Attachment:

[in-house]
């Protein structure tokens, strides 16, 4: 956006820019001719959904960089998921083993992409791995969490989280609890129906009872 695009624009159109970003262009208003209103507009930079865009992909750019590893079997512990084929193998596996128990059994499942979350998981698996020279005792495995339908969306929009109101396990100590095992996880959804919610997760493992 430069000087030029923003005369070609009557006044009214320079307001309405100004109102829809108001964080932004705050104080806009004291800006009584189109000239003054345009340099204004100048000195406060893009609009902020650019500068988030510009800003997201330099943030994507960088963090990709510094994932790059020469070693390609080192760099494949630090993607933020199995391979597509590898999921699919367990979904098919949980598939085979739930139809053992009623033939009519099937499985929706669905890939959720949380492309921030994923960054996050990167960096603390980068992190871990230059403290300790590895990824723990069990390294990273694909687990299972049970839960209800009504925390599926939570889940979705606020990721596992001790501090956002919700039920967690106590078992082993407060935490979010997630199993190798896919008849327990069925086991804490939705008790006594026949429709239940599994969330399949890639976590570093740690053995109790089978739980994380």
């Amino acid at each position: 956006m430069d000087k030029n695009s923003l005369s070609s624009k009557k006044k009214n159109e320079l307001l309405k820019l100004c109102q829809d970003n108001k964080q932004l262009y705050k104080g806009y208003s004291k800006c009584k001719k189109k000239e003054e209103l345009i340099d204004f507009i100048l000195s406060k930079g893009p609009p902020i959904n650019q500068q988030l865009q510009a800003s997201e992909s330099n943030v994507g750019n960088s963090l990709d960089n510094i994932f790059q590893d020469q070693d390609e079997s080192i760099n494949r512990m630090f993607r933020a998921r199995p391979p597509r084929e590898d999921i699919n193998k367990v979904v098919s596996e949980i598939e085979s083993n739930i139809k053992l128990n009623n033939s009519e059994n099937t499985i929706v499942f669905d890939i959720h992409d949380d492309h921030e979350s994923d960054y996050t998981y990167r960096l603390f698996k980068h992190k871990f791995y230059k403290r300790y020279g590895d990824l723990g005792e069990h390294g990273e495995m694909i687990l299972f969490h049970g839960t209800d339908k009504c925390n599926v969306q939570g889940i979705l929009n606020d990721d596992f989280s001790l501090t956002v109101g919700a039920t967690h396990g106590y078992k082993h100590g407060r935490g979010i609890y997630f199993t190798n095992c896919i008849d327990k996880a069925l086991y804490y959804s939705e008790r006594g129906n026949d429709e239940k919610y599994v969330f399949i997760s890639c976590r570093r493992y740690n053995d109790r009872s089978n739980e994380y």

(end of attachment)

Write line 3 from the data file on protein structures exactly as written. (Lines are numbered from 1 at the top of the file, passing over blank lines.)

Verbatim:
């Amino acid at each position: 956006m430069d000087k030029n695009s923003l005369s070609s624009k009557k006044k009214n159109e320079l307001l309405k820019l100004c109102q829809d970003n108001k964080q932004l262009y705050k104080g806009y208003s004291k800006c009584k001719k189109k000239e003054e209103l345009i340099d204004f507009i100048l000195s406060k930079g893009p609009p902020i959904n650019q500068q988030l865009q510009a800003s997201e992909s330099n943030v994507g750019n960088s963090l990709d960089n510094i994932f790059q590893d020469q070693d390609e079997s080192i760099n494949r512990m630090f993607r933020a998921r199995p391979p597509r084929e590898d999921i699919n193998k367990v979904v098919s596996e949980i598939e085979s083993n739930i139809k053992l128990n009623n033939s009519e059994n099937t499985i929706v499942f669905d890939i959720h992409d949380d492309h921030e979350s994923d960054y996050t998981y990167r960096l603390f698996k980068h992190k871990f791995y230059k403290r300790y020279g590895d990824l723990g005792e069990h390294g990273e495995m694909i687990l299972f969490h049970g839960t209800d339908k009504c925390n599926v969306q939570g889940i979705l929009n606020d990721d596992f989280s001790l501090t956002v109101g919700a039920t967690h396990g106590y078992k082993h100590g407060r935490g979010i609890y997630f199993t190798n095992c896919i008849d327990k996880a069925l086991y804490y959804s939705e008790r006594g129906n026949d429709e239940k919610y599994v969330f399949i997760s890639c976590r570093r493992y740690n053995d109790r009872s089978n739980e994380y």